What does Nike getting out of the FuelBand business mean?


Nike + FuelBand

In non-shocking news (at least to those who follow Deloitte Predictions) Nike looks like it is getting out of the fitness band hardware business. That doesn’t matter to Nike of course: fitness bands were always a very small part of their business!

As we said in our 2014 TMT Prediction on wearables, making wrist-mounted connected devices is likely to be the toughest wearable market over time. Fitness bands are the opposite of ‘sticky’ technology: people may use them at first, but they then grow bored rapidly. As I have often said, fitness bands are the high tech equivalent of the January gym membership! Today’s news just confirms how tough this space is.

Another interesting aspect is that predicting the future is not that hard, if you know what to look for. As part of drafting the prediction, lead author Paul Lee and I were trying to figure out how many fitness bands (from all the various manufacturers) had sold in 2012 and 2013. There was some press release talking about Nike FuelBand and it having 18 million users. But we quickly noticed the EXACT language on the press release: across all the various Nike+ fitness tracking services there were 18 million subs, but nowhere did it say how many actual FuelBands had been sold. When companies refuse to disclose how many units have been sold – whether eReaders or fitness bands or ANYTHING – that is almost always a negative indicator! And in this case, it was a useful bellwether on the future of the product.

[Edited to add]

By the way, it now appears that Nike may not quite have killed off the FuelBand yet!

Based on some Twitter conversations, I thought I would add some detail to my thinking on what this means for wearables, specifically fitness bands. Some people had said that just because one manufacturer may be getting out of the wrist-mounted wearables business isn’t a negative indicator for the category as a whole.

Respectfully, I disagree. There are a limited number of consumer devices that have the potential to be the Next Big Thing, and many people think that fitness bands could be one of them. There are industry reports that talk about over 100 million such devices being sold in the near term, as opposed to our much more conservative Deloitte forecast of single digit millions.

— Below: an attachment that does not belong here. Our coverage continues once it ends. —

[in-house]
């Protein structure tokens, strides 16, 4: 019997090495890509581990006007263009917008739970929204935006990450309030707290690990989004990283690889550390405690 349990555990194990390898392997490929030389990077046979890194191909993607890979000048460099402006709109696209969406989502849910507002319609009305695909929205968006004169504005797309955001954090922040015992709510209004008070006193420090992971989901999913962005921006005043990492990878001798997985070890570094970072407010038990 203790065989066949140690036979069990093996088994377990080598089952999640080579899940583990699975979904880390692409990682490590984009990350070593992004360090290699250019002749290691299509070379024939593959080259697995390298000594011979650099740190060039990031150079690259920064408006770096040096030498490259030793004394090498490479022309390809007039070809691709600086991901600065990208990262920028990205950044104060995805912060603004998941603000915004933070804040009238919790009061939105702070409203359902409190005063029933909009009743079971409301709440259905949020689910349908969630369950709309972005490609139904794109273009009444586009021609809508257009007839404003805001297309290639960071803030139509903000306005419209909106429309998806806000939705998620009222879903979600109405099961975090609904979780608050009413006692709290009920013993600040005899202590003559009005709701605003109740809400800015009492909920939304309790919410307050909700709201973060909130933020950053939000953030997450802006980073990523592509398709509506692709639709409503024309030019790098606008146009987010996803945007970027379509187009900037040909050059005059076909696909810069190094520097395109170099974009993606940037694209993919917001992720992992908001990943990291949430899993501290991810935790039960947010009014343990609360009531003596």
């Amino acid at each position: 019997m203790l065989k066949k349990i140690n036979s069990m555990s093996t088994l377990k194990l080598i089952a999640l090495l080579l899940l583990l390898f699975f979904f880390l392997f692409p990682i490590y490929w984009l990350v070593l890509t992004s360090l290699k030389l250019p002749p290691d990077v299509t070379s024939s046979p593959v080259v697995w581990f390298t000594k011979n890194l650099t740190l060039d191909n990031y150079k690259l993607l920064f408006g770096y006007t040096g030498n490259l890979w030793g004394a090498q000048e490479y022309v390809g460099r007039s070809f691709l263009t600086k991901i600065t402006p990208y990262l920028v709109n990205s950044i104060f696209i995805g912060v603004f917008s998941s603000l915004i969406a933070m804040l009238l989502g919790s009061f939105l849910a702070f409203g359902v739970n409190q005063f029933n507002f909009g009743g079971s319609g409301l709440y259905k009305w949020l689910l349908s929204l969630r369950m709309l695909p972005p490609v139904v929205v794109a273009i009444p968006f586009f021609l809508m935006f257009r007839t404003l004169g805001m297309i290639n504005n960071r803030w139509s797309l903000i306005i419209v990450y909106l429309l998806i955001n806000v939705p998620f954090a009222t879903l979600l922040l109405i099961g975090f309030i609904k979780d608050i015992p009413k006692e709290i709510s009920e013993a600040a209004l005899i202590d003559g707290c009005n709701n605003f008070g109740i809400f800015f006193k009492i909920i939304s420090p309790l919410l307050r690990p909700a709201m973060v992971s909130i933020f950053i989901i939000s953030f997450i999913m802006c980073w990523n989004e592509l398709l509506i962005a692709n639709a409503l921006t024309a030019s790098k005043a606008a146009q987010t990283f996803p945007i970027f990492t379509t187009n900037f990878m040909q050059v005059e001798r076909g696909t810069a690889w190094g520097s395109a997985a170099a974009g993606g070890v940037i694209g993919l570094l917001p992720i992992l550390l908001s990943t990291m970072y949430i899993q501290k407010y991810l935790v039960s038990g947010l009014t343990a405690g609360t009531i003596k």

If you look at the early days of some consumer categories like smartphones, tablets, and HDTV sets, manufacturers were all trying to grab a piece of the market. When new technologies are in their hypergrowth phase, the manufacturers are all over the market, continuing to invest in the hope of ending up as a significant player.

For one of the top five fitness band manufacturers to look like they are exiting the business tells us that they don’t believe that these devices are a hypergrowth market, at least in terms of the current technology. Nike is a great company, and I have heard nothing but good things about the FuelBand from friends who use them. So I continue to believe that yesterday’s decision to lay off most of the FuelBand employees should not be viewed as anything other than a vote of non-confidence in the pedometer-based fitness wearable industry.

Which doesn’t mean that millions of units will not be sold, or that millions of people won’t happily use the technology to get fit, lose weight and generally quantify themselves. But I think it does mean that it won’t be tens or hundreds of millions of people. As a reminder, this year will see 1.2 billion smartphones sold. 285 million PCs, and another 285 million tablets. Even the 60 year old TV set industry will push nearly 250 million units off the shelves, and video gaming consoles will be close to 50 million units.

In that context (and at a fairly low price point) I am standing by our research that suggests that fitness bands are not going to be the Next Big Thing.


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